How Accurate Is the Standard Second?

Philosophy of Science 78 (5):1082-1096 (2011)
Abstract
Contrary to the claim that measurement standards are absolutely accurate by definition, I argue that unit definitions do not completely fix the referents of unit terms. Instead, idealized models play a crucial semantic role in coordinating the theoretical definition of a unit with its multiple concrete realizations. The accuracy of realizations is evaluated by comparing them to each other in light of their respective models. The epistemic credentials of this method are examined and illustrated through an analysis of the contemporary standardization of time. I distinguish among five senses of ‘measurement accuracy’ and clarify how idealizations enable the assessment of accuracy in each sense.
Keywords Measurement  Accuracy  Standards  Physics  Models  Idealizations
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DOI 10.1086/662268
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References found in this work BETA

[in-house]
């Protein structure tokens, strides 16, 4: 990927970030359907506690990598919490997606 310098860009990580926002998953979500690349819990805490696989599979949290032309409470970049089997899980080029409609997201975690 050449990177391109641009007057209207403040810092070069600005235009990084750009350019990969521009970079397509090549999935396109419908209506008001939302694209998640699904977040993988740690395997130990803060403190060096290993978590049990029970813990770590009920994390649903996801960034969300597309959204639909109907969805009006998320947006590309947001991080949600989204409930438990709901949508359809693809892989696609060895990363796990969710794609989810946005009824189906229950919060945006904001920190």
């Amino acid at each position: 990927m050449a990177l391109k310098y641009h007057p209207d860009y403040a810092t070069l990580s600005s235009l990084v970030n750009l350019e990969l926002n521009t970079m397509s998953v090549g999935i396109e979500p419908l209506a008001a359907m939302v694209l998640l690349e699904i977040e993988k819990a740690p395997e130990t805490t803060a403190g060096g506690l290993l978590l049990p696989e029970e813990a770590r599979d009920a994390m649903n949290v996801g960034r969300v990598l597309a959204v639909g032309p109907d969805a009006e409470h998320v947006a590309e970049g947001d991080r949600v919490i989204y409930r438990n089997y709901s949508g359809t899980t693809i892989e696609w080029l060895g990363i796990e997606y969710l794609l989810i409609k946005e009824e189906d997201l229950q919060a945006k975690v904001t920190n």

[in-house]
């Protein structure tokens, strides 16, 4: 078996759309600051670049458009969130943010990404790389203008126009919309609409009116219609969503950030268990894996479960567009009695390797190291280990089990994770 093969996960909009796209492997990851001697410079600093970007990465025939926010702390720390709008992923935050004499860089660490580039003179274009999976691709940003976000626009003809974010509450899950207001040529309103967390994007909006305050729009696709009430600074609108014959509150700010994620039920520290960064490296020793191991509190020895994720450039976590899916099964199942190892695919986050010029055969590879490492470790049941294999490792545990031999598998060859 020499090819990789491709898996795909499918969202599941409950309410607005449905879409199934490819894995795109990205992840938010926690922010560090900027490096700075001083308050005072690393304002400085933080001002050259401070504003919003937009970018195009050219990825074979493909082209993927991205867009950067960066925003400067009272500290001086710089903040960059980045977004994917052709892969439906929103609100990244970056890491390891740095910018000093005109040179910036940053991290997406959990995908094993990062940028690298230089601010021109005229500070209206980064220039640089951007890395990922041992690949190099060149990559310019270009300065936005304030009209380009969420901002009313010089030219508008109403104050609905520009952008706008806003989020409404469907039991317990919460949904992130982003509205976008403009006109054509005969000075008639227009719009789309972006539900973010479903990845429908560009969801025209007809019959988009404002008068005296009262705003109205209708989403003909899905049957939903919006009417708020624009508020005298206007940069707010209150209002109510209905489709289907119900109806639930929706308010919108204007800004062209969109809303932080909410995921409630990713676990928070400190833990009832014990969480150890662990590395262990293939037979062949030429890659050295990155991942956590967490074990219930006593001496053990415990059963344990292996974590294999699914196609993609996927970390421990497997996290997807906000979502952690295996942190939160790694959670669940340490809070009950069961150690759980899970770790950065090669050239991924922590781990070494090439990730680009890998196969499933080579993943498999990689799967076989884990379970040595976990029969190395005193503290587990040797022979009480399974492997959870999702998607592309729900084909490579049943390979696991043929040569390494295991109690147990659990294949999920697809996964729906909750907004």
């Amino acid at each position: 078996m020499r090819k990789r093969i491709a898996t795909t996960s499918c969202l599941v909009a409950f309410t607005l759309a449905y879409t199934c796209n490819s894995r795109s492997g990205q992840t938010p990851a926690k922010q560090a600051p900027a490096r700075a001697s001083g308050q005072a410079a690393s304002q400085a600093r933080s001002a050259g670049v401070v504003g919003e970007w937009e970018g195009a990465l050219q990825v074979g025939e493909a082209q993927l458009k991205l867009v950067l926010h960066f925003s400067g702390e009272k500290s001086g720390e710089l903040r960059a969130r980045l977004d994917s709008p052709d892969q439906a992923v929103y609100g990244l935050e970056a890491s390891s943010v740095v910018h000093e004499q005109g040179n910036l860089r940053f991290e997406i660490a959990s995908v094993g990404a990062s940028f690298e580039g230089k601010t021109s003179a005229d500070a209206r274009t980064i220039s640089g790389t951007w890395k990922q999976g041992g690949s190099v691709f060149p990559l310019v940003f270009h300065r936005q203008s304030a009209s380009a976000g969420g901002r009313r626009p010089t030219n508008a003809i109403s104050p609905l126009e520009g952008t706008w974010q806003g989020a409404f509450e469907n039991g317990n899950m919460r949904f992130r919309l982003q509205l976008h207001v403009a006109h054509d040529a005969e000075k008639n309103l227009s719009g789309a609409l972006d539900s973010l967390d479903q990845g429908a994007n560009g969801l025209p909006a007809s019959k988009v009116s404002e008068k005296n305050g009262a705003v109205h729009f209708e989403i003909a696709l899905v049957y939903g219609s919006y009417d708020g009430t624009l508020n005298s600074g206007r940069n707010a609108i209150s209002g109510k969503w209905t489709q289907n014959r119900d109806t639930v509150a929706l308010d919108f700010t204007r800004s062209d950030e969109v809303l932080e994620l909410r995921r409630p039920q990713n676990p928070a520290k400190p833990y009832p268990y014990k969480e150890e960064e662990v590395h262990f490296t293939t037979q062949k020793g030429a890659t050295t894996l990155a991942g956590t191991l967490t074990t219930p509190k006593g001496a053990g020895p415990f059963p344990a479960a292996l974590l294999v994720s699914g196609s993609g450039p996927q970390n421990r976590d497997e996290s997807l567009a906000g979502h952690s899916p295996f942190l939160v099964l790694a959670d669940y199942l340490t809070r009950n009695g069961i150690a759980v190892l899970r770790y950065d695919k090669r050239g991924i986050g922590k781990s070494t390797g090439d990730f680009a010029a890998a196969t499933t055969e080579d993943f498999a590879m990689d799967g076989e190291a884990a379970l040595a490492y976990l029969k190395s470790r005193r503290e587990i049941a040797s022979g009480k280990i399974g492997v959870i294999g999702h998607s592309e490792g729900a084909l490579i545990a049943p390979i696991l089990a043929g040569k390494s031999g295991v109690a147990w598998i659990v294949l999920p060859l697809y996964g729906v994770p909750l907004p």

Some Varieties of Robustness.Jim Woodward - 2006 - Journal of Economic Methodology 13 (2):219-240.

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Citations of this work BETA
Old and New Problems in Philosophy of Measurement.Eran Tal - 2013 - Philosophy Compass 8 (12):1159-1173.
The Appeal to Robustness in Measurement Practice.Basso Alessandra - 2017 - Studies in History and Philosophy of Science Part A 65:57-66.
Making Time: A Study in the Epistemology of Measurement.Eran Tal - 2016 - British Journal for the Philosophy of Science 67 (1):297-335.
Measuring Effectiveness.Jacob Stegenga - 2015 - Studies in History and Philosophy of Science Part C: Studies in History and Philosophy of Biological and Biomedical Sciences 54:62-71.

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